My recommendations for full-frame cameras include (in order of my preference):
• EOS 5D Mark IV
• EOS-1D X Mark II
• EOS 6D Mark II
The current APS-C sensor size DSLRs and EOS M mirrorless cameras offer the next best image quality and the ability to make large prints. I have used the EOS 7D Mark II and EOS M cameras with excellent results. I would recommend the 7D Mark II, EOS 80D, EOS Rebel T7i, EOS Rebel SL2 and the current mirrorless cameras. Some of these cameras have a Vari-angle screen. This makes it easier to focus and to review your images on the LCD screen, especially in more difficult and rugged terrain. I have used the astrophotography camera EOS 60Da (no longer in production) with excellent results and I still prefer a full frame sensor camera.
I normally use the EOS 5D series of cameras for night sky photography, however you can use any current APS-C camera, EOS M mirrorless series camera or PowerShot G series cameras with the same recommendations.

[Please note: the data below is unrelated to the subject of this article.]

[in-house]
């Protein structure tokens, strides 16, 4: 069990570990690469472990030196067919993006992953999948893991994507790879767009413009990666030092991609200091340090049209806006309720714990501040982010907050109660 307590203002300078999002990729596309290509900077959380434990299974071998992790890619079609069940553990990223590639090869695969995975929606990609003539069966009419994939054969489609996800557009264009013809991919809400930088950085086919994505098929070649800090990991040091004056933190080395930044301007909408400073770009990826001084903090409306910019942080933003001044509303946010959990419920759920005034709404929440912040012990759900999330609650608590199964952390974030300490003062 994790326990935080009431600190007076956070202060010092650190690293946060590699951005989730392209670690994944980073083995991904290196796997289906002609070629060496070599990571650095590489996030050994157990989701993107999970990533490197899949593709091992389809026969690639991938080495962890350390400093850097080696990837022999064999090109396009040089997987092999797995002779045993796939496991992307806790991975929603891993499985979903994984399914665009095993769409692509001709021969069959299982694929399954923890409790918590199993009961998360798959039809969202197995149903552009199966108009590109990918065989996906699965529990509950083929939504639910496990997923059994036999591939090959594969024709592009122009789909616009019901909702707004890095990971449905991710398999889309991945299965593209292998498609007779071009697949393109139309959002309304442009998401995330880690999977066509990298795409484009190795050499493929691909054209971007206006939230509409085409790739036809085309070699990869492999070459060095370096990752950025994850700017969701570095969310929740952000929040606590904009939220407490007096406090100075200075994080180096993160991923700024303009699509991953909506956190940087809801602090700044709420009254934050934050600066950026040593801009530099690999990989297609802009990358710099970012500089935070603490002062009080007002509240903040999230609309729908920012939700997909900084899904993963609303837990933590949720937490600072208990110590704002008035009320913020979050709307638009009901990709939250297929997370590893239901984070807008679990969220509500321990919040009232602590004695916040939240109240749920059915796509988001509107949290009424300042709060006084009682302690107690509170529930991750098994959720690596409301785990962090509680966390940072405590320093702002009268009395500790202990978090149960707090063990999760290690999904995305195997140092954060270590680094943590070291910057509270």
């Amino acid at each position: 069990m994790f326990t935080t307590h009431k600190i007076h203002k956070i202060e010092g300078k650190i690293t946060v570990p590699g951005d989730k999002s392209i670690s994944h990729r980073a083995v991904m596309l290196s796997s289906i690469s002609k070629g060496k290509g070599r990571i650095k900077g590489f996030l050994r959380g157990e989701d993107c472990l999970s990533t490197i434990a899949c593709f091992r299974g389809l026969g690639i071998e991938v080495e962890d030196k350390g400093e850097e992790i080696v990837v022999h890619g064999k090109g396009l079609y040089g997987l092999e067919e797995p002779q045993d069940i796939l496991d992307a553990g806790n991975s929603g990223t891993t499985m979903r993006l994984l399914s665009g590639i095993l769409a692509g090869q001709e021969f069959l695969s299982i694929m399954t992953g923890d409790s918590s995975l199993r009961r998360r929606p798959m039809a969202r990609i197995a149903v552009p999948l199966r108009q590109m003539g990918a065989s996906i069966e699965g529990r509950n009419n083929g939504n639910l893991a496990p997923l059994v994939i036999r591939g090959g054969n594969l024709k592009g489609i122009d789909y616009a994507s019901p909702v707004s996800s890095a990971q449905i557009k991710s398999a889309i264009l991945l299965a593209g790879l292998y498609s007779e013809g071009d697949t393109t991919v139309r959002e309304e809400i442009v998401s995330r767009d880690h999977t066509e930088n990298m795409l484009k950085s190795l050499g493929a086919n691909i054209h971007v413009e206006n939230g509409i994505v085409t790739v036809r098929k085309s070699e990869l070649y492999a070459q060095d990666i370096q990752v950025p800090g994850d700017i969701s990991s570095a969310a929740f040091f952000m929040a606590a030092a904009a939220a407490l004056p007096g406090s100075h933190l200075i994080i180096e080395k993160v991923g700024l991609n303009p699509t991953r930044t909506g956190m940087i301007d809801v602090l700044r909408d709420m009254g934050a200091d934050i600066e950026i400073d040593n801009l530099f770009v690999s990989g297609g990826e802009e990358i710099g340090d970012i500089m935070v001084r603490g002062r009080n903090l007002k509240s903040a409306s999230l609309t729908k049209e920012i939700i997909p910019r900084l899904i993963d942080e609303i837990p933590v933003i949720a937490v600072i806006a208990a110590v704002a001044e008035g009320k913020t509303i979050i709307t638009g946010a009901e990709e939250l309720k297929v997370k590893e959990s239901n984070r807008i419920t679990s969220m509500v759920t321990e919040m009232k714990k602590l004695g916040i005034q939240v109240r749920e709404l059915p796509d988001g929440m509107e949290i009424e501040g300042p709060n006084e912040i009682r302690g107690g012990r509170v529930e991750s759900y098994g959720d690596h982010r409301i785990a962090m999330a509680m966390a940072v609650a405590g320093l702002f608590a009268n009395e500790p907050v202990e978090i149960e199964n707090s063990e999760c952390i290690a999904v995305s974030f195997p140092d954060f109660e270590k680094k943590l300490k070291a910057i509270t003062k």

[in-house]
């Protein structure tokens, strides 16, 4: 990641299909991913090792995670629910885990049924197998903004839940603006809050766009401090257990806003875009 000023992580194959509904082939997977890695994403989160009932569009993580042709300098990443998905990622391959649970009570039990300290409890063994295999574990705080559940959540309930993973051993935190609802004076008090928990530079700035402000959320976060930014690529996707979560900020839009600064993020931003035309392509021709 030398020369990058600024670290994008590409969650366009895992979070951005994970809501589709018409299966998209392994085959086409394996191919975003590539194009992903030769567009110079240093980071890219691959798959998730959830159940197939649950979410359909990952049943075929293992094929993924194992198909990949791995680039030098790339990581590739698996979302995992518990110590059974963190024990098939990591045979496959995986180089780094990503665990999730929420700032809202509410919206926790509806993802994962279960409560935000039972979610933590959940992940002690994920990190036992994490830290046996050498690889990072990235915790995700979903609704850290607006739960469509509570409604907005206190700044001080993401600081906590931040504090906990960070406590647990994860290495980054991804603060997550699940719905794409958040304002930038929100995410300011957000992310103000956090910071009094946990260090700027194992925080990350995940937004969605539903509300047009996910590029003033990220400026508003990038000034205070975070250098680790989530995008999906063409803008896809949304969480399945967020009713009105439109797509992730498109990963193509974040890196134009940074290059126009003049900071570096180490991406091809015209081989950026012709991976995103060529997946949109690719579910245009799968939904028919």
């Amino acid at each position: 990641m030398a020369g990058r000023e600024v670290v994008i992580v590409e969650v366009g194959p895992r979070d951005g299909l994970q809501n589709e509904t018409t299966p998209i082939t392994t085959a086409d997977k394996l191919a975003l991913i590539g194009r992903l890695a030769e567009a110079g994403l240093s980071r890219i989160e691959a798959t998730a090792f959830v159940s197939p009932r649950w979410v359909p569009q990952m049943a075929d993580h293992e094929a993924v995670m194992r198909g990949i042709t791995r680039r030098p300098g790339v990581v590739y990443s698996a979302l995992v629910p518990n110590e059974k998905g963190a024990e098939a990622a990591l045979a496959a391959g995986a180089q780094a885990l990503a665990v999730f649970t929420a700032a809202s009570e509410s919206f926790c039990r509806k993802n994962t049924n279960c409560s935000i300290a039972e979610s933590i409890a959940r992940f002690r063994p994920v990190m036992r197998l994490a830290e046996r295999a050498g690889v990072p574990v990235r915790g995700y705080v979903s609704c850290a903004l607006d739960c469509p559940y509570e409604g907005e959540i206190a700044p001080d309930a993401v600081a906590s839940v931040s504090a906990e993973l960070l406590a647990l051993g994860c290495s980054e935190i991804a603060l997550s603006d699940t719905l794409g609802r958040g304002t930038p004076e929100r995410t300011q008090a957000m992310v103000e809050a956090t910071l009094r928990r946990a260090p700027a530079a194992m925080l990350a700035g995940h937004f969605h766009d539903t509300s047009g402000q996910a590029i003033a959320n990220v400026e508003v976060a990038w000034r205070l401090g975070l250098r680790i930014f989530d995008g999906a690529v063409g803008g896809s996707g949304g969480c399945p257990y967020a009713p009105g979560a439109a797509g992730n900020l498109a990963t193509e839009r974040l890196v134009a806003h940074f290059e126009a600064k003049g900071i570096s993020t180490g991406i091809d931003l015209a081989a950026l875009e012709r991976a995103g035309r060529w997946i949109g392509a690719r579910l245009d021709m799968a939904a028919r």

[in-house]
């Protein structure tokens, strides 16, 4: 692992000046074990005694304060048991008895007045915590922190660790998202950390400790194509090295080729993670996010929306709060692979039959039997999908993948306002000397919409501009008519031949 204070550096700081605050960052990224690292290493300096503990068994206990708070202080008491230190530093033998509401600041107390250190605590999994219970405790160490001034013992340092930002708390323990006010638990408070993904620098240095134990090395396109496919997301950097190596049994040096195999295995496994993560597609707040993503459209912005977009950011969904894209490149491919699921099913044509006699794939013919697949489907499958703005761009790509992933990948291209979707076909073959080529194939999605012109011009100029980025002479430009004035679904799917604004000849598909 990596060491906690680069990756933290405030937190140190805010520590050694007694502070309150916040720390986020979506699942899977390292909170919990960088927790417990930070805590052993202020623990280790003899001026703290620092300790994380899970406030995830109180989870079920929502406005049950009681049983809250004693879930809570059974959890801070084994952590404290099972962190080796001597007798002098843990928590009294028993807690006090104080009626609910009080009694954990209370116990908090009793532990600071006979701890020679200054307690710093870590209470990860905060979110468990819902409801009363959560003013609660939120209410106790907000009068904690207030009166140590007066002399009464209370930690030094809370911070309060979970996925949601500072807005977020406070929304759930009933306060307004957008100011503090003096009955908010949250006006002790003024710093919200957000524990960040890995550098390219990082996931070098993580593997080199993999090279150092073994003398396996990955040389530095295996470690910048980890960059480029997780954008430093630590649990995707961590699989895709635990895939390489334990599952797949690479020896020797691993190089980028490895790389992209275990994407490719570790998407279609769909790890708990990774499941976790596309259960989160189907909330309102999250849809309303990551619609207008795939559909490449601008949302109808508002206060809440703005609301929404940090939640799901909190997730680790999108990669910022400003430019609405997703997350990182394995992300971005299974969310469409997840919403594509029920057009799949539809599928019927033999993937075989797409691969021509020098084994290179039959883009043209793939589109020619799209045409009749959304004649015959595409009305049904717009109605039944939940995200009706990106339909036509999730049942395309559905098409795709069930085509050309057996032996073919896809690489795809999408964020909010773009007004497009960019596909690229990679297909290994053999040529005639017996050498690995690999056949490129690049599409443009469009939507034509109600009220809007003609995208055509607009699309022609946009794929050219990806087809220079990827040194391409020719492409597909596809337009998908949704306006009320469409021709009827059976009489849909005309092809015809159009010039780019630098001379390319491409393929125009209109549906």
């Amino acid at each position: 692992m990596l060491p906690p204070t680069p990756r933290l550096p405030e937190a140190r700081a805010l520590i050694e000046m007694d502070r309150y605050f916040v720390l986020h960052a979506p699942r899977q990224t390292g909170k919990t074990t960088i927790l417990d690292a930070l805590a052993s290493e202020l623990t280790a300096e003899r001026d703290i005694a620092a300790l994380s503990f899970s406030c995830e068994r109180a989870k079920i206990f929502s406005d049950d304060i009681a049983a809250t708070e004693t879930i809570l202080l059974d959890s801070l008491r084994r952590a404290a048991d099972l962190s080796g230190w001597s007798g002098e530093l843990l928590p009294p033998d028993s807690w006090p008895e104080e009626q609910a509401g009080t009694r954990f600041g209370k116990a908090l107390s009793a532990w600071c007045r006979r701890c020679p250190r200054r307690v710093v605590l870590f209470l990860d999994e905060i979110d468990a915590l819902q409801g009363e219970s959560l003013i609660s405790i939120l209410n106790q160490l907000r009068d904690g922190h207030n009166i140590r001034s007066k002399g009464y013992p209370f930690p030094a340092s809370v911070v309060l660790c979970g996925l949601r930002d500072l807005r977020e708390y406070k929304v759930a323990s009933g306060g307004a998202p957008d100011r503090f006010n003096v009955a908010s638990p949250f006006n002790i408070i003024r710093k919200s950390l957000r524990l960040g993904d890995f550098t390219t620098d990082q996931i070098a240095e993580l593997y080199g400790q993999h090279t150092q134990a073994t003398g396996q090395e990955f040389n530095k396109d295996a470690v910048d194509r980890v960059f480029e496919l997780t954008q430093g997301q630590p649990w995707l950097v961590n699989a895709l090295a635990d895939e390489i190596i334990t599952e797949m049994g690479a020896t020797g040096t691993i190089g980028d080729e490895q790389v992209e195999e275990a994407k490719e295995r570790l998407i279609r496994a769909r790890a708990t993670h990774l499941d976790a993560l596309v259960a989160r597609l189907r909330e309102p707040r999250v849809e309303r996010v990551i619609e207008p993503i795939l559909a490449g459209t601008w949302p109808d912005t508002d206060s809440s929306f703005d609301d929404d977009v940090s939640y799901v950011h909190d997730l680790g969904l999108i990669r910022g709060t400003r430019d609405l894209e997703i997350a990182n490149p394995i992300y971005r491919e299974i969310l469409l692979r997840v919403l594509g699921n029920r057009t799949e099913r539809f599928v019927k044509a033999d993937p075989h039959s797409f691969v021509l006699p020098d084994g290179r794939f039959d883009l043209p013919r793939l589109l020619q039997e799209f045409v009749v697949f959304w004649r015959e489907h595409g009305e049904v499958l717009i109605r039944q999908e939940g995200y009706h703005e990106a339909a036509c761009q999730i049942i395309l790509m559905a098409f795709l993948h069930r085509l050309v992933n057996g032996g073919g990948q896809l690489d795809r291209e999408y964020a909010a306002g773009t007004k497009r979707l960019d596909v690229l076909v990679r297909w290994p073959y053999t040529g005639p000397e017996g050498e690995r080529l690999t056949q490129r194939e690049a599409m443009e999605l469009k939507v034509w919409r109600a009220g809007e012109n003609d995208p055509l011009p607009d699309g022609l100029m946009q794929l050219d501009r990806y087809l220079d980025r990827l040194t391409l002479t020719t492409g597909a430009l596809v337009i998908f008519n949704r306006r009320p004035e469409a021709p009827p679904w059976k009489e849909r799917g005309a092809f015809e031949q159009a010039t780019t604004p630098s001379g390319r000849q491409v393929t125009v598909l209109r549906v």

Scout your shooting location during the day. Look for interesting foreground elements like trees, mountains, boulders and bodies of water. Take some test shots to determine what focal length you like the best and the ideal camera location. This will eliminate the need to take test shots at night when you won’t be able to see as well.
Photograph the foreground and a large area of the sky in your test shots. The foreground provides a sense of scale to the Milky Way. In addition, it creates a grounded feeling in the image.
You can photograph the stars anywhere it is dark enough. I hope you will use this information to create your own amazing images of the night sky with your unique point of view. I honor you as a photographer of the night. May you be hooked on photographing the stars!
Resources and More Information
The International Dark-Sky Association- Protect the night sky and find dark areas. http://www.darksky.org
Find out the sunrise, sunset and phases of the Moon at www.timeanddate.com
Watch the weather forecast for clear or partially clear skies at 7 Timer: http://ftp.astron.ac.cn/wchart.php?lang=en
PowerShot G3 X article with night photography http://learn.usa.canon.com/resources/articles/2016/jen-wu-g3x.shtml
Check out Jennifer's Online Learning class on Landscape Photography at https://shop.usa.canon.com/shop/en/catalog/great-landscapes-made-easy